Lessons from Ally’s Experiment with GenAI Marketing: Commit, But Carefully

Ally Financial began experimenting with GenAI in marketing in midyear 2023. After dramatic productivity gains, the company plans to aggressively expand its use in the first quarter of 2024. Here’s how the bank plans to balance innovation and risk.

Financial marketers often talk about Generative Artificial Intelligence (GenAI) as if it’s going to be the solution to every marketing task, big or small. After six months of hands-on experimentation, Ally Financial has strong hopes and the evidence to back them up.

Andrea Brimmer, chief marketing and public relations officer at Ally, has been one of the leaders of the company’s exploration of GenAI’s potential. But she’s also a realist with a sense of humor.

“We just saw our first creative presentation from an agency where all the storyboards were done via GenAI,” says Brimmer. “The agency people said, ‘If you see a person on the storyboard with 11 fingers, don’t freak out. It will be because it was all done by GenAI.'”

Brimmer generally favors financial marketers adopting Gen AI carefully and where appropriate, and has been extensively involved in Ally’s corporate experiments with the technology. But she also has spent a long career learning to tap human ideas inside and outside her organizations.

“While AI can be exceptionally creative it will never replace the need for a great creative mind to be thinking about a brand problem or a brand opportunity – at least within my tenure, I hope,” she says.

andrea Brimmer and Sathish M athukrishnan Ally Bank

Sathish Muthukrishnan, Ally Financial’s chief information, data and digital officer, and Andrea Brimmer, chief marketing and public relations officer, worked together to experiment with GenAI assistance for marketing functions. (Zack Flannick, not shown, directed the experiment for the marketing function.)

Brimmer and her marketing staff spent the second half of 2023 experimenting with OpenAI’s ChatGPT. One of the most important lessons was learning how much craft goes into the “prompts” — orders given to GenAI to produce something — and how much revision of those prompts is necessary to help the AI to come through with useful results.

“I think some people have this perception that ‘I just tell ChatGPT something and it goes ahead and does it,'” says Brimmer. Her team learned during the experiment how far that expectation is from reality.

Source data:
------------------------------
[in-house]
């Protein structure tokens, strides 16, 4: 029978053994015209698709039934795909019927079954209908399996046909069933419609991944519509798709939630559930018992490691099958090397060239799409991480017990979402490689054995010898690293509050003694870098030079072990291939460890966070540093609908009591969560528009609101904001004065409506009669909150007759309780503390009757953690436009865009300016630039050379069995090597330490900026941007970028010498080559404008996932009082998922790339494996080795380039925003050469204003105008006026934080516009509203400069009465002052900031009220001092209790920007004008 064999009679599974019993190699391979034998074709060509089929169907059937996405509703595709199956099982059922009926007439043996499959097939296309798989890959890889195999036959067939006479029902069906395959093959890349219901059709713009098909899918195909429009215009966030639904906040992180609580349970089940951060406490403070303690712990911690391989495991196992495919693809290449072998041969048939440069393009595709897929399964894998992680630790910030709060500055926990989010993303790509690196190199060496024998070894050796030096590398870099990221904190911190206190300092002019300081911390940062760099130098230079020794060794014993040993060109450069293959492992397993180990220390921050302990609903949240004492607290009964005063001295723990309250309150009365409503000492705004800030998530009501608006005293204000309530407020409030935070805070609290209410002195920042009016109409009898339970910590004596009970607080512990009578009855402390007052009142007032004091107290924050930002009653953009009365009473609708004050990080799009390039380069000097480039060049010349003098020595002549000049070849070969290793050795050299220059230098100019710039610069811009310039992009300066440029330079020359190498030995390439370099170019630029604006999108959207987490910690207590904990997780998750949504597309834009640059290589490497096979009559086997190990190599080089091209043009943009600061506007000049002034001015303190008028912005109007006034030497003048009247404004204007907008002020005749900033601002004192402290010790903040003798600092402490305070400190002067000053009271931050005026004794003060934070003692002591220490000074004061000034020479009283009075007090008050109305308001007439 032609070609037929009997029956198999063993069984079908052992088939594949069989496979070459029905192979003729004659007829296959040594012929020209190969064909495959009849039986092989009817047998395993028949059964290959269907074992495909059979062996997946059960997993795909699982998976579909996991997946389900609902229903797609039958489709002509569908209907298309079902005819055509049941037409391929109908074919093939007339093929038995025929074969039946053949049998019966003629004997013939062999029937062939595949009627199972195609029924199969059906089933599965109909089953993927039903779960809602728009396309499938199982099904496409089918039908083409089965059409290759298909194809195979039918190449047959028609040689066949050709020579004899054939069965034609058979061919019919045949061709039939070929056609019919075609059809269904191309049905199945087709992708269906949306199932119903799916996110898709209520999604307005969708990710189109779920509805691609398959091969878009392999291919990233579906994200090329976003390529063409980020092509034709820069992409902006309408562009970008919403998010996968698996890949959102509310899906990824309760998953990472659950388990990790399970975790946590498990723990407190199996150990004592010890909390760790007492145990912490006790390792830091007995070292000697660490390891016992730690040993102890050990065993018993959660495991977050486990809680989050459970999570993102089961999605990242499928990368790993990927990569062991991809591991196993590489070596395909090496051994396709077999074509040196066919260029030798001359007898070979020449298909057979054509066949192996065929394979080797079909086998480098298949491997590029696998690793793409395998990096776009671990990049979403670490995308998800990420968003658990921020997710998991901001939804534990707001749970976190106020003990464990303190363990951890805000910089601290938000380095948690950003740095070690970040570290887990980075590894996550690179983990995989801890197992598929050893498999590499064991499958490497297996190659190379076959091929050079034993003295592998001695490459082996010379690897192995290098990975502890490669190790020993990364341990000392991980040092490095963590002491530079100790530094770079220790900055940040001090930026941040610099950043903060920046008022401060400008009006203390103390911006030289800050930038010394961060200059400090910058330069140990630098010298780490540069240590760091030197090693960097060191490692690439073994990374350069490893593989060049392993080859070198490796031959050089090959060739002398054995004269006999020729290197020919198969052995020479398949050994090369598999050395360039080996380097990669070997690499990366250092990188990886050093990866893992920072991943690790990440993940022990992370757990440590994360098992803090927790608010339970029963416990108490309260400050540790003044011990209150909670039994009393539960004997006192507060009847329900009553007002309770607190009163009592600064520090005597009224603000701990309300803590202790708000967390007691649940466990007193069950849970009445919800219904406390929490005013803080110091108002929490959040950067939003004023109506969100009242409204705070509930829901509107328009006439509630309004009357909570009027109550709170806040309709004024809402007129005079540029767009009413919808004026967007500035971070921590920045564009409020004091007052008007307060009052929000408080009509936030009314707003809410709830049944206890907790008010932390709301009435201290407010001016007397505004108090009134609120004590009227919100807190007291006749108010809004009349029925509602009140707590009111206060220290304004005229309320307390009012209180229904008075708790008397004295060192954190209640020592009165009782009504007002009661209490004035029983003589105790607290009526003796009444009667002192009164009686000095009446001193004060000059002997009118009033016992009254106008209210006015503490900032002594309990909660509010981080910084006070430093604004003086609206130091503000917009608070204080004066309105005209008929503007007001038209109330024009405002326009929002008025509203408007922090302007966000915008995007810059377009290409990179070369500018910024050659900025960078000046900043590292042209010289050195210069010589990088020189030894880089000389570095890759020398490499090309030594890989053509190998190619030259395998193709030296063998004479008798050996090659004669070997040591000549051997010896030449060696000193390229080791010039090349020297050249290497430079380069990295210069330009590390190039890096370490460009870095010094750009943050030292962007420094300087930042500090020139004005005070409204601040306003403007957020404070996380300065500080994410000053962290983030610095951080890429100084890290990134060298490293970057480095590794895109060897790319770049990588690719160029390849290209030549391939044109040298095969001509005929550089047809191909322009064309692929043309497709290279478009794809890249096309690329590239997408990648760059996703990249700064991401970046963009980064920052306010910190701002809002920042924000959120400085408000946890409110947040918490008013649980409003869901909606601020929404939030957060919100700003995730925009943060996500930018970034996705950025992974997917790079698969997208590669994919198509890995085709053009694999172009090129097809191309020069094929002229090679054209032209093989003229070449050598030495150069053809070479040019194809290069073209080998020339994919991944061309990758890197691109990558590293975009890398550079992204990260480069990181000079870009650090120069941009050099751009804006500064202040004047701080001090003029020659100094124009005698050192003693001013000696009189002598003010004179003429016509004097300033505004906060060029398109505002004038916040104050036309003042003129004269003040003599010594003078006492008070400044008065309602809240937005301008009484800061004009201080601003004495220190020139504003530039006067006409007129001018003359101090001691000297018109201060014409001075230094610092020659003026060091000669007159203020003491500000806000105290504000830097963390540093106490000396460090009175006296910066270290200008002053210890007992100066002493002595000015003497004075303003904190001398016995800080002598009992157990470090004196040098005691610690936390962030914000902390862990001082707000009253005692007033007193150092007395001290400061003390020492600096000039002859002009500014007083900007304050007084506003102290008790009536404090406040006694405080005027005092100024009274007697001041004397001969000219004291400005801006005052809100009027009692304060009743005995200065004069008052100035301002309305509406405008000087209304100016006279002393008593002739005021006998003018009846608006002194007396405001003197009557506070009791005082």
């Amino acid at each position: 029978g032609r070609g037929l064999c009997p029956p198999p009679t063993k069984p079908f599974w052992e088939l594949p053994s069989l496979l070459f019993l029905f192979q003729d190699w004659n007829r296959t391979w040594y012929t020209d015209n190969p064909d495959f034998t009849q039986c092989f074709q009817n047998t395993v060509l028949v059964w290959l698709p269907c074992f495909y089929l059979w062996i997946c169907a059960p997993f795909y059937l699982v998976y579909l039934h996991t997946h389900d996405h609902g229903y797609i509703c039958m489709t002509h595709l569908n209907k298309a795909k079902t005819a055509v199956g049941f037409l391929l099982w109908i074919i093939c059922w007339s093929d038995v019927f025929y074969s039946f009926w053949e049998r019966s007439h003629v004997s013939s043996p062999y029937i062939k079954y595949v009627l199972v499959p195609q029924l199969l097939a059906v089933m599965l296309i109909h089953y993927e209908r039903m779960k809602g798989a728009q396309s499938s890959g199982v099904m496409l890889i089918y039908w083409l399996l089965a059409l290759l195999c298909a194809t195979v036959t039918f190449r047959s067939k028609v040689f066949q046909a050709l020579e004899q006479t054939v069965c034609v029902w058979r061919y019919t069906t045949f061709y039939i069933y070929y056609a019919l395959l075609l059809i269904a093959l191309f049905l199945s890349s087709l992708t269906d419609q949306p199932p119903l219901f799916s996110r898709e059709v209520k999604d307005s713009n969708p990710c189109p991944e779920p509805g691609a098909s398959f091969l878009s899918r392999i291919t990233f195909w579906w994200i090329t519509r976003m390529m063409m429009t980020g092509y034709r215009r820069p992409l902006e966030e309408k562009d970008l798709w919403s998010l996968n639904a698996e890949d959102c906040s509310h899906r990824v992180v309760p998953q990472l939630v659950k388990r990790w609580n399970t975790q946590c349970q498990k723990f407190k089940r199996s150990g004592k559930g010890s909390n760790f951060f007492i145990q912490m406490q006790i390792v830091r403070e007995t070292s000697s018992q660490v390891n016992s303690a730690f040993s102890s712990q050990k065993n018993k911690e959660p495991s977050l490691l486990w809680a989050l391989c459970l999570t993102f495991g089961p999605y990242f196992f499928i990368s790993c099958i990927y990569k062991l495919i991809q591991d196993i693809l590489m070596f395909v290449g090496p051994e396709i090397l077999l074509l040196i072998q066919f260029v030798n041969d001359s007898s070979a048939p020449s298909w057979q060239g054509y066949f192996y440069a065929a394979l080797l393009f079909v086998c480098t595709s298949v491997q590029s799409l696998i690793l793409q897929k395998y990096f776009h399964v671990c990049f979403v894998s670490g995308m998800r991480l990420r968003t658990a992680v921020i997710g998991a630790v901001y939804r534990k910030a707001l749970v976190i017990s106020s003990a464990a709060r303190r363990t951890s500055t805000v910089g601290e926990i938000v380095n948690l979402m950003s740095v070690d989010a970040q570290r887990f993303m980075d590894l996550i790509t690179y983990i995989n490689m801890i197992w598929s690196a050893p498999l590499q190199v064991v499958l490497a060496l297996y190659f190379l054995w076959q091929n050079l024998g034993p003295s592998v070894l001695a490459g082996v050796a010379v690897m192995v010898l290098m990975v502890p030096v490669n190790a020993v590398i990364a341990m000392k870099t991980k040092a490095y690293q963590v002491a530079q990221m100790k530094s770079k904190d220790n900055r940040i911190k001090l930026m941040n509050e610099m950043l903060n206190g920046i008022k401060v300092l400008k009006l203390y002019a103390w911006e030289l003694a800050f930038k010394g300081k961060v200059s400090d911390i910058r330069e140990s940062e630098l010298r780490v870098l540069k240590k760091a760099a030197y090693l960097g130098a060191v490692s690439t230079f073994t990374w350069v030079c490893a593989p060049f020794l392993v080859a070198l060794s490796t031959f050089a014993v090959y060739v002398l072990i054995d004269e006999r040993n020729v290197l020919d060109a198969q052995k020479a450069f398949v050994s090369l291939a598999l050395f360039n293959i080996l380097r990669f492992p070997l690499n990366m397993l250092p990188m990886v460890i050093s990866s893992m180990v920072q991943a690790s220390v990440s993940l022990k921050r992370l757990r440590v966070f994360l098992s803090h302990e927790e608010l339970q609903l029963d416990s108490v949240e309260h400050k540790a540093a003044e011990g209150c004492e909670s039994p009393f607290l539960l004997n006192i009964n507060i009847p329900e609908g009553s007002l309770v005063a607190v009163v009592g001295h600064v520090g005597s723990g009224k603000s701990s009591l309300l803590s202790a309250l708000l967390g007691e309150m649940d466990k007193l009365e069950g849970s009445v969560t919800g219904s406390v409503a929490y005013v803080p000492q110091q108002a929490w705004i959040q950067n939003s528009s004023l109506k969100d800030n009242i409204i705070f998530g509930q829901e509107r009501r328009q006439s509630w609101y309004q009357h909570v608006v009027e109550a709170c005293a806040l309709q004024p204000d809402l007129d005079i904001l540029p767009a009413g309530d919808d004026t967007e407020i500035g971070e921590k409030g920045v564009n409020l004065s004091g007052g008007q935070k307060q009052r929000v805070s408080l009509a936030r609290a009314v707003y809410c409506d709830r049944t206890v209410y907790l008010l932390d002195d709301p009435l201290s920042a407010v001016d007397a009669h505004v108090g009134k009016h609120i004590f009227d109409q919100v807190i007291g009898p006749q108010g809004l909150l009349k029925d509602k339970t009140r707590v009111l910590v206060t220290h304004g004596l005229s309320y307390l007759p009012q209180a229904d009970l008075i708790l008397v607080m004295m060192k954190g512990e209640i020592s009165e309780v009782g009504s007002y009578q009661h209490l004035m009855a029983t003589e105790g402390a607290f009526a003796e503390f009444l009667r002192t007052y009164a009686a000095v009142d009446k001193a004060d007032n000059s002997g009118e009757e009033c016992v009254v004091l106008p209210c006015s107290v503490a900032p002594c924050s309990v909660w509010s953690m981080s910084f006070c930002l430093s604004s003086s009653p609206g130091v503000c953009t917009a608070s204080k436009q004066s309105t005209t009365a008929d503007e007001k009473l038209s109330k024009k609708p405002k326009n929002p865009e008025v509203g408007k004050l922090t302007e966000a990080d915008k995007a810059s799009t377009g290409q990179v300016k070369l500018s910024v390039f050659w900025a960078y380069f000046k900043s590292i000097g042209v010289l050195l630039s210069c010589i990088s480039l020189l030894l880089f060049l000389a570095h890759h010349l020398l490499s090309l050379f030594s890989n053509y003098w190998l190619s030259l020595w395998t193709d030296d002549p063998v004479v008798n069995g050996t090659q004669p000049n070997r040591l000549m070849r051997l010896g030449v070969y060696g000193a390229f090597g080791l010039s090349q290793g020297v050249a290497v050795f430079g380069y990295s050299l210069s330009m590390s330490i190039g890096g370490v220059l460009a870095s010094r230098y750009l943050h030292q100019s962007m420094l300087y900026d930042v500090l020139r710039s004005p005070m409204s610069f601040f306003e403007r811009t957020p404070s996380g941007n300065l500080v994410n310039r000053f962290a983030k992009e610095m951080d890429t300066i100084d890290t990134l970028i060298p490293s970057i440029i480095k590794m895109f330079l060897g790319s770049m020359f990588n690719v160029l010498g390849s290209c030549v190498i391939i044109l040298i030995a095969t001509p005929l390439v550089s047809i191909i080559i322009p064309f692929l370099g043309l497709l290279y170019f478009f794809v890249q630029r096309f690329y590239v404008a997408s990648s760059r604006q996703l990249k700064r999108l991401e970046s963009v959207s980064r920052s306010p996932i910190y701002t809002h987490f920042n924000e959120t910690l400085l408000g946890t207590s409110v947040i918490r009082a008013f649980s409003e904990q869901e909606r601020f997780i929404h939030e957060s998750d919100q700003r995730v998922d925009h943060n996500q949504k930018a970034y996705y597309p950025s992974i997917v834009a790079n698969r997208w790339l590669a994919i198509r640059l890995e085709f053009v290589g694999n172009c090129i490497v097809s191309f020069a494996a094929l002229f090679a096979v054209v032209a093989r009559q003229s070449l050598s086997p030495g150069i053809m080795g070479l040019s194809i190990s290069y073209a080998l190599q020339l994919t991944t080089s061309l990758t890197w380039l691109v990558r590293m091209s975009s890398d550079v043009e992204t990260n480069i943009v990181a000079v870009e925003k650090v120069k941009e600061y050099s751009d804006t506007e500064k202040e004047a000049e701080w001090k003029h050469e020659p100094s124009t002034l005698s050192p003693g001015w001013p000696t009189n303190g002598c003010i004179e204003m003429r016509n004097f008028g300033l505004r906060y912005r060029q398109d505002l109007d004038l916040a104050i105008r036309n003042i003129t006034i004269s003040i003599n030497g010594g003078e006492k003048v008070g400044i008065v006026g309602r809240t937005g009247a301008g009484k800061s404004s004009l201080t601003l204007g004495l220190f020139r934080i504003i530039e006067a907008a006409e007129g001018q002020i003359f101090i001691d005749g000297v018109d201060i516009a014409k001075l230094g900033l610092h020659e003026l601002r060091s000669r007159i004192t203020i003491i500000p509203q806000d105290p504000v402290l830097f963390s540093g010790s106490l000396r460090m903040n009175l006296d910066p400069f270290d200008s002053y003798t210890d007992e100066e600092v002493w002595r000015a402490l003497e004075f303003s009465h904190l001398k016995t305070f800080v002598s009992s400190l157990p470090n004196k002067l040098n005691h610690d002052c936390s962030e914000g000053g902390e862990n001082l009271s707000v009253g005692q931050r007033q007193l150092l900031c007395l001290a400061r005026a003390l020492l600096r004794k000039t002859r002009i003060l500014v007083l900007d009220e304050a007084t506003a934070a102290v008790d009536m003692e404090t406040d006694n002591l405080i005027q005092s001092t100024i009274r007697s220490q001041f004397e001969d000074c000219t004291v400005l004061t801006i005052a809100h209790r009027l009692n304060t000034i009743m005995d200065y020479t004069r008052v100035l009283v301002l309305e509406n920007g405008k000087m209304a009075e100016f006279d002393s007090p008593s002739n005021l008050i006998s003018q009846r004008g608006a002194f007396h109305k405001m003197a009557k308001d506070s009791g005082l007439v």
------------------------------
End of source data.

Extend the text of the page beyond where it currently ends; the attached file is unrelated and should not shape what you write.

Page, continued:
Sathish Muthukrishnan, Ally’s chief information, data and digital officer, has overall charge of the company’s move into Generative AI. He suggests that it’s helpful to think of ChatGPT and its ilk in terms of raw material, rather than an end product. He uses this analogy:

“Think of it as stone. How do you, the person chiseling away, make that stone into a beautiful statue? You need to give it eyes, ears, nose, mouth, hands, legs for it to become the perfect likeness.”

He explains that many of the ingredients actually come from within the organization, in the form of data, talent, and the willingness to invest time in experimentation.

Anyone who thinks of GenAI as a kind of vending machine where you instantly get perfect answers “will be proved wrong,” Muthukrishnan says.

In a joint interview with The Financial Brand Brimmer and Muthukrishnan discuss the early realities — and results — with GenAI at Ally. (An earlier article discussed the effort just as it was starting out.)

The Tech Foundation Ally Started with for GenAI Experimentation

The bottom line? Using a large language model, a selected group of Ally marketers reduced the time needed to product creative campaigns and content by as much as two to three weeks, and saved 34% of the time that the same work would have taken without Generative AI.

The major savings came in the time taken for research, first drafts and other steps – totaling roughly 3,000 hours of human work. Already Brimmer sees the potential for GenAI to save on staffing and that it will influence the types of people she hires in the future.

At the same time, the team was cognitive of attendant risks: Muthukrishnan says that Ally took concerns about maintaining the privacy of customer data seriously and built a system that insulated that data from misuse. The company has been migrating its operations to cloud computing over the last decade. (Ability to operate in the cloud is essential to adopting generative artificial intelligence on an enterprise basis, according to Muthukrishnan.)